18800831 GL Bright blacksmith Kingston Road

One of the first blacksmith shop’s in the east end was Bright’s at Broadview and Queen. Blacksmith’s were the “man caves” of the period where men could relax with a quiet tipple and pipe and tell yarns. George Leslie, a sociable man, liked to meet his friends in Bright’s blacksmith shop in Riverside. Globe, August 31, 1880

 

 

18790909GL Carriage Blacksmith Leslieville

The toll booth was a place to stop to change horses, get something to eat or have a rest. So stage coach stops like Uncle Tom’s Cabin and later the Duke of York, were built along with stables for the horses.  Horse shoes needed replacement or repair so McLatchie’s blacksmith shop opened where Nash family had a garage for many years near Queen and Leslie. Many blacksmith shop’s became garages. Another is at Knox and Queen (southwest corner). Many garages later became strip malls since housing was rarely built on the sites due to the expense of re-mediating the soil beneath them. Globe, September 9, 1879

Nash's Texaco.jpg

Queen Street looking east at Jones. Nash’s Garage was the Texaco Station on the right at the south-east corner of Queen and Rushbrooke.

18830628 GL William Mason ad

William Mason advertisement for a Horse-shoer and General Blacksmith, Globe, June 18, 1883

“Billy” Mason, an uncle of mine, had a well-established business just east of Logan Avenue on the north side of the Kingston Road. It was up-to-date in every particular. I used to visit it quite often, and can still recall the odour of a burning horse’s hoof as an almost red-hot shoe was fitted, then a little more hammering on the anvil, and then the shoe plunged in a half barrel of water to cool, and it was ready. A large bellows worked by hand kept the fire at any temperature required.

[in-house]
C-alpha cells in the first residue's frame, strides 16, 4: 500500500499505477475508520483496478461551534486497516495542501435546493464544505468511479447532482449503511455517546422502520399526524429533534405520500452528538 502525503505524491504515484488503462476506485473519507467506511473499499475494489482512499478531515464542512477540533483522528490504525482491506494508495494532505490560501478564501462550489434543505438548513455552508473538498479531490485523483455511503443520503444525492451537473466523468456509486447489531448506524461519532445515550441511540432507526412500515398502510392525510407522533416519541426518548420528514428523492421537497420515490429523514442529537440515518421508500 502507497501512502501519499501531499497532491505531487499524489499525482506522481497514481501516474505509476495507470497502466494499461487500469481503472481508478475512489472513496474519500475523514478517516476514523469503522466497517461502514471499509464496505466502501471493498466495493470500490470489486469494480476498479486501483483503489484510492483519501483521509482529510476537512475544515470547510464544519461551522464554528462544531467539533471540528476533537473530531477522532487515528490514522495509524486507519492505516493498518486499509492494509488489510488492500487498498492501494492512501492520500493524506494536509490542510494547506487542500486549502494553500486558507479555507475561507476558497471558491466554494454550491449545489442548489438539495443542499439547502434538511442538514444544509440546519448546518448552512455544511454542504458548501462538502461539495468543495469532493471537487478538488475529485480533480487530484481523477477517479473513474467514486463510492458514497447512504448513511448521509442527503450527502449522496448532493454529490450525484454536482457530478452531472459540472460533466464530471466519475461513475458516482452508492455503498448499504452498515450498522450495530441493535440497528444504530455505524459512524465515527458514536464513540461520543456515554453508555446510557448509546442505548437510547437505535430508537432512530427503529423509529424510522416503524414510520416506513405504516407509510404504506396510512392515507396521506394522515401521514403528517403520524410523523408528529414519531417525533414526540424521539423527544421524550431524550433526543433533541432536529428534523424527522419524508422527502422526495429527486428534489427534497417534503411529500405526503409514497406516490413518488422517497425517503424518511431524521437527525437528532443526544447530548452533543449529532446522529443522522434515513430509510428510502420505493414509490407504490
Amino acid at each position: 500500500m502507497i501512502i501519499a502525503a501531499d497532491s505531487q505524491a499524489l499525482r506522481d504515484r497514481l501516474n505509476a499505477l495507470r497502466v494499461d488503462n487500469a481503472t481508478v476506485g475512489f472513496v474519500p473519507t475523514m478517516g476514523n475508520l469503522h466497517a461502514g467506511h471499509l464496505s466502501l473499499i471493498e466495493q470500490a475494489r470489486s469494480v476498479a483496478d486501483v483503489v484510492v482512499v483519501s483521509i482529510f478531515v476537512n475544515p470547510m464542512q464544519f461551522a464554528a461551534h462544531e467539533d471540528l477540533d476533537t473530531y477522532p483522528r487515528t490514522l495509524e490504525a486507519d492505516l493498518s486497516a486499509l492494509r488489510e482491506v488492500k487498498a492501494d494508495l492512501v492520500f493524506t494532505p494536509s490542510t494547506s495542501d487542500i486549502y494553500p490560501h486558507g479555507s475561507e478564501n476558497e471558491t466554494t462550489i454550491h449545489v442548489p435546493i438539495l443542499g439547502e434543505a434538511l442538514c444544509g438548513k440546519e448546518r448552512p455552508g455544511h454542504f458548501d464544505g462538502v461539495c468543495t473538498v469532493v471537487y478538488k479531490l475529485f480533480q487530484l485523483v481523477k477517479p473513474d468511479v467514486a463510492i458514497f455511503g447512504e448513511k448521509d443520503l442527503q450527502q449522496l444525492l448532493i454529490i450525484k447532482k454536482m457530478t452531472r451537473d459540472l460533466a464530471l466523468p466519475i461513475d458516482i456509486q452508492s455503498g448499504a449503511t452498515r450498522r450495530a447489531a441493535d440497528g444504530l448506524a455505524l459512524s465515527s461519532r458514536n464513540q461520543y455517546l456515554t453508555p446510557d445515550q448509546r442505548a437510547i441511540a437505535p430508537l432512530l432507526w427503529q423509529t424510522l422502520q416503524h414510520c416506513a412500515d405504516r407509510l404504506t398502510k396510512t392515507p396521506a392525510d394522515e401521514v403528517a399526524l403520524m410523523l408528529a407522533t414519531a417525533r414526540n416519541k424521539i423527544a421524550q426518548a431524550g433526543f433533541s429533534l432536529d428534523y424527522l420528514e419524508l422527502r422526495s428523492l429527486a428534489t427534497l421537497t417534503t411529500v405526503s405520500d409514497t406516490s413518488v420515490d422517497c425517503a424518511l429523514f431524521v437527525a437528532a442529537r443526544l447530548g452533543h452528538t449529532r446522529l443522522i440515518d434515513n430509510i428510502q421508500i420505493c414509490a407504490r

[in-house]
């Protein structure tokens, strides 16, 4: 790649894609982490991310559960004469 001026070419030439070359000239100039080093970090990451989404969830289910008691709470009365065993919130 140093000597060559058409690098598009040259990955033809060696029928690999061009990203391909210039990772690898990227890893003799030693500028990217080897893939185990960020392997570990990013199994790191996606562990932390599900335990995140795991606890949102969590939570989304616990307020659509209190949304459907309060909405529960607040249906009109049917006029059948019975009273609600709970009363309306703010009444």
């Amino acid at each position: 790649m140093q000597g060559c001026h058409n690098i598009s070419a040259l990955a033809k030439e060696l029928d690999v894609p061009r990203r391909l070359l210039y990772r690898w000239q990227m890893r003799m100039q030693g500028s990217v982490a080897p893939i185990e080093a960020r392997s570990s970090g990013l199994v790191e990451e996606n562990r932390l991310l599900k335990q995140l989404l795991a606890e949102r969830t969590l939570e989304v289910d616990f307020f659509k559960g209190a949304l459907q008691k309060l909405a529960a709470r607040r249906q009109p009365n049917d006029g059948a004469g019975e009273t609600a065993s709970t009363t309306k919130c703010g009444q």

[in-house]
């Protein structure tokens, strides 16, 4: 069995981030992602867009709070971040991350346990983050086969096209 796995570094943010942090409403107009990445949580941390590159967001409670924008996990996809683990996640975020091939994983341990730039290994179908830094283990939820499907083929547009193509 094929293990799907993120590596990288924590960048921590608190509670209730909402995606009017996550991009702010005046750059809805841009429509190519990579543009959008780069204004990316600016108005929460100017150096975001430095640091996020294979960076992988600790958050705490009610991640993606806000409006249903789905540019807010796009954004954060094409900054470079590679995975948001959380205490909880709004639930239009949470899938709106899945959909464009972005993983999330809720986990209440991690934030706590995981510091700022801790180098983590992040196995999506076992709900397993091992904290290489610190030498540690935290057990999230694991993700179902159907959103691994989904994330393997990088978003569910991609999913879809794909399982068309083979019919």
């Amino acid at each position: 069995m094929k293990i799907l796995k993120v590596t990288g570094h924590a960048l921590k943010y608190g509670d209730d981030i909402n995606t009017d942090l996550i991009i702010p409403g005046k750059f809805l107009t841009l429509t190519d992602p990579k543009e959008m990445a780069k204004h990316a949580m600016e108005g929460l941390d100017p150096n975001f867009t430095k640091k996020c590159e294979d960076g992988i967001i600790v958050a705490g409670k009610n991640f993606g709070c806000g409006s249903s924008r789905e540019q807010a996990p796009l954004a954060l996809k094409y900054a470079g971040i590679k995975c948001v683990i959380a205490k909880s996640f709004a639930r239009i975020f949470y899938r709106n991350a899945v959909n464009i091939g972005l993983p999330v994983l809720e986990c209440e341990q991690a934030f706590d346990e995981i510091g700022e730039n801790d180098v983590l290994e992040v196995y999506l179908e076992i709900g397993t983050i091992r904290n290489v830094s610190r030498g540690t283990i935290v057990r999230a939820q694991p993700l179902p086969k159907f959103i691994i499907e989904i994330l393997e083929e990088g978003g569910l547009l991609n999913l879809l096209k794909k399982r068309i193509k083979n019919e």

To see blacksmiths at work go tohttps://www.youtube.com/watch?v=RYezhKql_AI

Morrison and Bolton had a blacksmith shop further east on the same side of the Kingston Road, just about where Boston Avenue is now. Mr. Morrison was a specialist on the very fine light shoes worn by racehorses and pacers, and in his spare time made fancy small picture frames, with these fine shoes. They were quite a novelty.

Campbell, Murdoch Blacksmith 1900 TPL

Murdoch Campbell’s Blacksmith Shop, Dawe’s Road, east side, south of Danforth Avenue, 1900. Photographer unknown. From The Toronto Public Library Digital Archives.

James Maunder had a blacksmith shop and waggon works on the south side of the Kingston Road near Leslie Street. The building is still standing though altered.

19410319 GM James Maunder obit

James Maunder’s blacksmith shop is no longer standing. Globe and Mail, March 19, 1941

Bob Watton

“One of the last blacksmiths in Toronto hasn’t shod a horse in seven years; but that suits 78-year-old Bob Watton just fine. I don’t miss horses a bit; he says.” Photo by Frank Teskey, 1970. Reproduced under a Toronto Star License. Credit: The Toronto Public Library Digital Archives.

Look for the next installment next week: Sawmills